By Graham Martin 

Pelagic Publishing, 2021

Pbk, 270pp; numerous colour images 

ISBN 978-1-78427-2166; £29.99

In the early 1900s the Estonian biologist Jakob von Uexküll came up with the extraordinarily novel concept that all animals live in a subjective world – an Umwelt – where only certain things matter. The Umwelt of a nocturnal owl, for example, is very different from that of the flightless kiwi, which is also nocturnal, and while the owl relies mainly on vision and hearing, the kiwi has poor eyesight and depends on touch and hearing. Birds (and all other animals) perceive their world through their sensory system, hence the subtitle of Graham Martin’s excellent and extremely comprehensive book.

Martin has spent most of his academic career studying the senses of birds, focusing mainly on vision and hearing, especially in nocturnal species. He has published prolifically on this topic and his previous books include Birds by Night (Poyser 2010) and The Sensory Ecology of Birds (Oxford 2017). The present book, aimed principally at a more general audience than the latter, covers avian vision, hearing, smell, touch and taste as well as the way birds perceive the earth’s magnetic field (so important in navigation and migration). The section on vision is perhaps inevitably – given its importance to both birds and Martin – the most detailed and intriguing, covering eye design, position of the eyes on the head, visual fields and binocular vision. There are two chapters on birds in the dark, and one on birds underwater. The slightly less well-studied senses of hearing and smell together get a chapter, as do touch and taste. It would have been interesting to know whether Martin thinks that birds experience emotions. 

With numerous attractive colour photographs and diagrams throughout, this is an attractively produced book, but I was left wondering whether it was the author’s or the publisher’s decision not to include any references? Without these, anyone wanting to follow up on a particular topic will struggle. And, although we are told that ‘all statements are well supported by published material’ – which I am sure is true – in an age of increasing misinformation, I suspect that many readers would rather have had the references.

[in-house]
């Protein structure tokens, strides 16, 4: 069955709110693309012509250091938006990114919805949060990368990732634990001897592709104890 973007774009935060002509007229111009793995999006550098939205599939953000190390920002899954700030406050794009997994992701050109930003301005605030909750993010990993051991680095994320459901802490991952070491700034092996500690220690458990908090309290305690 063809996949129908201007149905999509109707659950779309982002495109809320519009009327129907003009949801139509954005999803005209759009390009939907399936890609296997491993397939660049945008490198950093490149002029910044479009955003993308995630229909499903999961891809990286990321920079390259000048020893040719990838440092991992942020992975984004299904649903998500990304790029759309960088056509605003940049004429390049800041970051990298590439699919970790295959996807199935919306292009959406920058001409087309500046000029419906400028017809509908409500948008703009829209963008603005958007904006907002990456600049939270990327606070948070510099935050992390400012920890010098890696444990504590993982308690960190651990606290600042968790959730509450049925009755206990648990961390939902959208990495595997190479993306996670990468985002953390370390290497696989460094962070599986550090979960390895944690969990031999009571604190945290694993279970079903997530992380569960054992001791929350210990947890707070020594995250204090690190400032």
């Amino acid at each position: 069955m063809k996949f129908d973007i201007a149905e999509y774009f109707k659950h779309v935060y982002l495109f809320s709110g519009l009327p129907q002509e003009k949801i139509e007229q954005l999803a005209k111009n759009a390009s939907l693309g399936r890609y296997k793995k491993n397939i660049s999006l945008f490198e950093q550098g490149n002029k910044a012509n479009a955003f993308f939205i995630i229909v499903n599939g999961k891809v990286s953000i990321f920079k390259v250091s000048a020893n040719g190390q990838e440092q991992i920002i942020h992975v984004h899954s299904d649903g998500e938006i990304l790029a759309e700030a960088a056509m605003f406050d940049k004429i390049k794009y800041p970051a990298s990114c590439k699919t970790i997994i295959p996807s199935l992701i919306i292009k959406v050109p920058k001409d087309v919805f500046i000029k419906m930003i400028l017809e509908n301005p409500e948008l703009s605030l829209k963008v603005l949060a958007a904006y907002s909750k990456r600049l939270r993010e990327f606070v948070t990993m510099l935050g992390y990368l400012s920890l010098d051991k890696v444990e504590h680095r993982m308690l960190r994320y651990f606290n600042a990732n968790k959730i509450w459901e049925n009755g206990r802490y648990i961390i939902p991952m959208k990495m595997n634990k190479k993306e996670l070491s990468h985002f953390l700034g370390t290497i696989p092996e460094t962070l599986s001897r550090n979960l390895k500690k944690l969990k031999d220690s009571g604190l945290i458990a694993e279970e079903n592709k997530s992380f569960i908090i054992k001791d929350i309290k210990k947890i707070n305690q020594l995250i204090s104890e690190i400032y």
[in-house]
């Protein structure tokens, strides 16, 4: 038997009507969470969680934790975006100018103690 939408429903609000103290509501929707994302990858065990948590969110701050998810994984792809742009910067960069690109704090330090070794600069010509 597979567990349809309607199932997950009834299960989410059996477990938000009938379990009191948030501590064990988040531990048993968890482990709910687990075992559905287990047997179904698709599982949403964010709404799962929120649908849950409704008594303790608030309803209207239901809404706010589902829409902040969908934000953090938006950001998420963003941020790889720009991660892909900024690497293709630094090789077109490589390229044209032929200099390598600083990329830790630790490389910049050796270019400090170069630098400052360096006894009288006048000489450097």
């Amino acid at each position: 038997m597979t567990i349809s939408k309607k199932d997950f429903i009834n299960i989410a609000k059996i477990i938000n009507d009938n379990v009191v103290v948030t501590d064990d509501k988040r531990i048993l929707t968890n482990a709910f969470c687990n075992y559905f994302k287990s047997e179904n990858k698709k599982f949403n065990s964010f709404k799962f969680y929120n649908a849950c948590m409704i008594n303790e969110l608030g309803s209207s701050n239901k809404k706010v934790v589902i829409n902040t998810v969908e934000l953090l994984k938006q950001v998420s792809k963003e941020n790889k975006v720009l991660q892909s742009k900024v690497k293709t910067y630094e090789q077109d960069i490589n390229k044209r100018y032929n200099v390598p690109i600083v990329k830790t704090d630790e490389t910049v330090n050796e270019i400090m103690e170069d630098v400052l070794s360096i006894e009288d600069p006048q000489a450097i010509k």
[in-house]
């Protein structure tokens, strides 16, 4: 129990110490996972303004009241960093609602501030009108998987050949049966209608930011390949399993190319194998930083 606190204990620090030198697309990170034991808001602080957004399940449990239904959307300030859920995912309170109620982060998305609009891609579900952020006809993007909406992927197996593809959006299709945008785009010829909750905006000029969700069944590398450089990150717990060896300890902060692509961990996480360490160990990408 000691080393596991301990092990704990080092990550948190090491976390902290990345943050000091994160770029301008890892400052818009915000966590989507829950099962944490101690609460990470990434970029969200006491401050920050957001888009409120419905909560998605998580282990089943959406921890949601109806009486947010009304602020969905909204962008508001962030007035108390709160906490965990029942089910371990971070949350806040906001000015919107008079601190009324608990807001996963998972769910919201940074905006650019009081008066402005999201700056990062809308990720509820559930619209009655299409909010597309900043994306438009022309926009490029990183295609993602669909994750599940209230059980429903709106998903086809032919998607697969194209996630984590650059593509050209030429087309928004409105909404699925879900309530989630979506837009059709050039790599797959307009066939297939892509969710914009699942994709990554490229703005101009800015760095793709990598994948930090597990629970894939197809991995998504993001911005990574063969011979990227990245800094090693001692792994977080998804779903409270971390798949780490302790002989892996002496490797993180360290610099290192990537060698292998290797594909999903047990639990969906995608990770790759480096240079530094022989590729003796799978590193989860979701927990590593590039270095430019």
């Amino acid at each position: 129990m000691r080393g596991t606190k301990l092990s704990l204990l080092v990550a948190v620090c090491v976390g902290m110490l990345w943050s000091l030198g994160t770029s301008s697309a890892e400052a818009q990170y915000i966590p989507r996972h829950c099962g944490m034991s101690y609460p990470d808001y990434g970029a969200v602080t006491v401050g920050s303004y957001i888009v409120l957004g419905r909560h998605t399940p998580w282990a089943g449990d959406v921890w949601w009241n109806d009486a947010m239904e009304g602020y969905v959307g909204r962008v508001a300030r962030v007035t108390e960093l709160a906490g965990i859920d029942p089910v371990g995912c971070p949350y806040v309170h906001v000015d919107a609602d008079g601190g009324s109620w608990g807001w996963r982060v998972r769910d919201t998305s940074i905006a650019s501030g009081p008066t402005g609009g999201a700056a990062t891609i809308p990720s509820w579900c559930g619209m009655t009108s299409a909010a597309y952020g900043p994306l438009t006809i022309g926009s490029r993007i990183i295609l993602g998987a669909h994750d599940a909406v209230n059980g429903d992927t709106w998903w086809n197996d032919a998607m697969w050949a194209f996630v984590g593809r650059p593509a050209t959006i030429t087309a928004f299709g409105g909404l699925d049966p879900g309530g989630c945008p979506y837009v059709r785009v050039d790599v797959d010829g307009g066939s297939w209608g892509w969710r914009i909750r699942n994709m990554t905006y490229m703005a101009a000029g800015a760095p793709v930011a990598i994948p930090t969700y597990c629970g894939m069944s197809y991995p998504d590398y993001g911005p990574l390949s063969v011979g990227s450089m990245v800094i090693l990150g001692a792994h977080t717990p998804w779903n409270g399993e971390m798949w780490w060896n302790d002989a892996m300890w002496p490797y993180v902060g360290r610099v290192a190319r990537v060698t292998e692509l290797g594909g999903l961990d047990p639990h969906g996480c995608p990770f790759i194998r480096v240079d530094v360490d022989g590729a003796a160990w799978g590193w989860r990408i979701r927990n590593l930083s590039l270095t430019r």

Studies of the sensory ecology of birds have been eclipsed in the last few decades by the huge volume of research on their behaviour and ecology, yet understanding how birds perceive the world – their world – is essential for a complete appreciation of what it must be like to be a bird. This is not simply of academic interest; it also has important conservation implications. Around 100 million birds are killed each year by collisions – with aircraft, power lines, communication masts, oil rigs, fishing nets, buildings and windows. That birds function in a completely different visual world from ourselves will be clear after reading Martin’s book, and that’s what the engineers who design wind turbines should do, to reduce the risk of collisions. In flight many birds cannot see directly in front of them, and even for those that can, this is not the field of view with the highest resolution, and unlike a human driving a car, birds are unable to make drastic changes in their speed of travel, meaning that the rate at which they receive information as they fly is fixed – are we surprised then, that collisions are so common? Can we design structures that take the birds’ Umwelt into account?

Tim Birkhead

Issue 1
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